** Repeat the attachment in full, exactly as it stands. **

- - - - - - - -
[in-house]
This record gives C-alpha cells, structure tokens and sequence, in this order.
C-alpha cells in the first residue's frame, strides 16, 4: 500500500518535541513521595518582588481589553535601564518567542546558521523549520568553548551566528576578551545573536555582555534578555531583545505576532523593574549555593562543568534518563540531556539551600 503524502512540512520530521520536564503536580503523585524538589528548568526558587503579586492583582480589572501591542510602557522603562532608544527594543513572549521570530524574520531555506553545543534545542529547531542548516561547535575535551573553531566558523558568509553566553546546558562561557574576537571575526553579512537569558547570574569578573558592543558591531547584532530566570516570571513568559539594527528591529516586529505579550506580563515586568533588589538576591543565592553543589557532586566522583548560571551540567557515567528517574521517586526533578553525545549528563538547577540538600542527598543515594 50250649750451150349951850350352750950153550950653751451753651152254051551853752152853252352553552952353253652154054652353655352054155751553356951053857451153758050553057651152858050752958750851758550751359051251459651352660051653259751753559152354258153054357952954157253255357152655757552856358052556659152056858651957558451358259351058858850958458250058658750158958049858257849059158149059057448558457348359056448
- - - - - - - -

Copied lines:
[in-house]
This record gives C-alpha cells, structure tokens and sequence, in this order.
C-alpha cells in the first residue's frame, strides 16, 4: 500500500518535541513521595518582588481589553535601564518567542546558521523549520568553548551566528576578551545573536555582555534578555531583545505576532523593574549555593562543568534518563540531556539551600 503524502512540512520530521520536564503536580503523585524538589528548568526558587503579586492583582480589572501591542510602557522603562532608544527594543513572549521570530524574520531555506553545543534545542529547531542548516561547535575535551573553531566558523558568509553566553546546558562561557574576537571575526553579512537569558547570574569578573558592543558591531547584532530566570516570571513568559539594527528591529516586529505579550506580563515586568533588589538576591543565592553543589557532586566522583548560571551540567557515567528517574521517586526533578553525545549528563538547577540538600542527598543515594 50250649750451150349951850350352750950153550950653751451753651152254051551853752152853252352553552952353253652154054652353655352054155751553356951053857451153758050553057651152858050752958750851758550751359051251459651352660051653259751753559152354258153054357952954157253255357152655757552856358052556659152056858651957558451358259351058858850958458250058658750158958049858257849059158149059057448558457348359056448